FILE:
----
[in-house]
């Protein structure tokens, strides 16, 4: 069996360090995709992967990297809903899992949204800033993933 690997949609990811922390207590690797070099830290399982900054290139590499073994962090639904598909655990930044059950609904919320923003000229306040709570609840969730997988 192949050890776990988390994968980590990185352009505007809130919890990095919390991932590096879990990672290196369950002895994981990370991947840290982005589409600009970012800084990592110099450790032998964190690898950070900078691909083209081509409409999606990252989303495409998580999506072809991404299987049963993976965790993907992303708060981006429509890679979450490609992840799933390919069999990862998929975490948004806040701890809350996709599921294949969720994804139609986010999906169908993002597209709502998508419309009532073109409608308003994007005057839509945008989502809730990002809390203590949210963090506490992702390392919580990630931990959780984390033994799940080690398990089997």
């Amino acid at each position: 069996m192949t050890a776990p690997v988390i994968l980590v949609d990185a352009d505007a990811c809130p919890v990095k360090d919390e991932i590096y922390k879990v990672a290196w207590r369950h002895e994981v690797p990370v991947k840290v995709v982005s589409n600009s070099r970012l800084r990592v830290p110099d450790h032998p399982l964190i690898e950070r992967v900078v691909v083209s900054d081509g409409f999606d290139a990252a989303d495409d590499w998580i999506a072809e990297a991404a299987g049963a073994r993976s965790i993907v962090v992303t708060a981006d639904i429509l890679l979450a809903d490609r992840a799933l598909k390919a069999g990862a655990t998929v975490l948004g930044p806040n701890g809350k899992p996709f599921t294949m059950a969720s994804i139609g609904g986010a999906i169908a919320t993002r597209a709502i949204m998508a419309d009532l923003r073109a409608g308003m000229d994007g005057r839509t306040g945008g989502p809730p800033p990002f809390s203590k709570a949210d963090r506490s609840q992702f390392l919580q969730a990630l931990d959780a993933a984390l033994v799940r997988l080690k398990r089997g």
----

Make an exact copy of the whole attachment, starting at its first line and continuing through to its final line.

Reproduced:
[in-house]
């Protein structure tokens, strides 16, 4: 069996360090995709992967990297809903899992949204800033993933 690997949609990811922390207590690797070099830290399982900054290139590499073994962090639904598909655990930044059950609904919320923003000229306040709570609840969730997988 192949050890776990988390994968980590990185352009505007809130919890990095919390991932590096879990990672290196369950002895994981990370991947840290982005589409600009970012800084990592110099450790032998964190690898950070900078691909083209081509409409999606990252989303495409998580999506072809991404299987049963993976965790993907992303708060981006429509890679979450490609992840799933390919069999990862998929975490948004806040701890809350996709599921294949969720994804139609986010999906169908993002597209709502998508419309009532073109409608308003994007005057839509945008989502809730990002809390203590949210963090506490992702390392919580990630931990959780984390033994799940080690398990089997």
């Amino acid at each position: 069996m192949t050890a776990p690997v988390i994968l980590v949609d990185a352009d505007a990811c809130p919890v990095k360090d919390e991932i590096y922390k879990v990672a290196w207590r369950h002895e994981v690797p990370v991947k840290v995709v982005s589409n600009s070099r970012l800084r990592v830290p110099d450790h032998p399982l964190i690898e950070r992967v900078v691909v083209s900054d081509g409409f999606d290139a990252a989303d495409d590499w998580i999506a072809e990297a991404a299987g049963a073994r993976s965790i993907v962090v992303t708060a981006d639904i429509l890679l979450a809903d490609r992840a799933l598909k390919a069999g990862a655990t998929v975490l948004g930044p806040n701890g809350k899992p996709f599921t294949m059950a969720s994804i139609g609904g986010a999906i169908a919320t993002r597209a709502i949204m998508a419309d009532l923003r073109a409608g308003m000229d994007g005057r839509t306040g945008g989502p809730p800033p990002f809390s203590k709570a949210d963090r506490s609840q992702f390392l919580q969730a990630l931990d959780a993933a984390l033994v799940r997988l080690k398990r089997g």